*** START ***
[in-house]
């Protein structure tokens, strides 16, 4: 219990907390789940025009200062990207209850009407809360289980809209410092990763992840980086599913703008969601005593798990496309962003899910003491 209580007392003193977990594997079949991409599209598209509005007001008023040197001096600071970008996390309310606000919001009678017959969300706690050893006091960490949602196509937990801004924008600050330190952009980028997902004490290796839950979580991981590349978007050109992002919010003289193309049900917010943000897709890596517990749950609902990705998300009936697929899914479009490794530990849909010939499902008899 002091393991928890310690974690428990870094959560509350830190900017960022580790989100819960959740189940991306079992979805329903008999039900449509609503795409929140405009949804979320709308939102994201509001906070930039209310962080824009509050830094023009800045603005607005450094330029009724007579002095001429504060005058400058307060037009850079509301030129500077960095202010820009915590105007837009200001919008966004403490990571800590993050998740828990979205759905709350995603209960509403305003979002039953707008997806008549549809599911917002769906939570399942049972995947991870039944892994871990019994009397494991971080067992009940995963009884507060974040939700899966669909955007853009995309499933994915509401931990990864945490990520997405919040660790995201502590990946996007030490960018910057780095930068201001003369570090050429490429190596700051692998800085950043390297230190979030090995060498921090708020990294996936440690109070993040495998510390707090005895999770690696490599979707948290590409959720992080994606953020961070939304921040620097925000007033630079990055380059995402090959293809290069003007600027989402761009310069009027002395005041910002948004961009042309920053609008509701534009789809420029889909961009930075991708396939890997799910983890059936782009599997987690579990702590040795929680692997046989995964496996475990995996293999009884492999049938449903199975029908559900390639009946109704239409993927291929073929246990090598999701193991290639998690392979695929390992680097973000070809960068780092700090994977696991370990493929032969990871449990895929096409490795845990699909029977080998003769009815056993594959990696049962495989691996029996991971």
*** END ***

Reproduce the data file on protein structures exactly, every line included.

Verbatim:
[in-house]
């Protein structure tokens, strides 16, 4: 219990907390789940025009200062990207209850009407809360289980809209410092990763992840980086599913703008969601005593798990496309962003899910003491 209580007392003193977990594997079949991409599209598209509005007001008023040197001096600071970008996390309310606000919001009678017959969300706690050893006091960490949602196509937990801004924008600050330190952009980028997902004490290796839950979580991981590349978007050109992002919010003289193309049900917010943000897709890596517990749950609902990705998300009936697929899914479009490794530990849909010939499902008899 002091393991928890310690974690428990870094959560509350830190900017960022580790989100819960959740189940991306079992979805329903008999039900449509609503795409929140405009949804979320709308939102994201509001906070930039209310962080824009509050830094023009800045603005607005450094330029009724007579002095001429504060005058400058307060037009850079509301030129500077960095202010820009915590105007837009200001919008966004403490990571800590993050998740828990979205759905709350995603209960509403305003979002039953707008997806008549549809599911917002769906939570399942049972995947991870039944892994871990019994009397494991971080067992009940995963009884507060974040939700899966669909955007853009995309499933994915509401931990990864945490990520997405919040660790995201502590990946996007030490960018910057780095930068201001003369570090050429490429190596700051692998800085950043390297230190979030090995060498921090708020990294996936440690109070993040495998510390707090005895999770690696490599979707948290590409959720992080994606953020961070939304921040620097925000007033630079990055380059995402090959293809290069003007600027989402761009310069009027002395005041910002948004961009042309920053609008509701534009789809420029889909961009930075991708396939890997799910983890059936782009599997987690579990702590040795929680692997046989995964496996475990995996293999009884492999049938449903199975029908559900390639009946109704239409993927291929073929246990090598999701193991290639998690392979695929390992680097973000070809960068780092700090994977696991370990493929032969990871449990895929096409490795845990699909029977080998003769009815056993594959990696049962495989691996029996991971």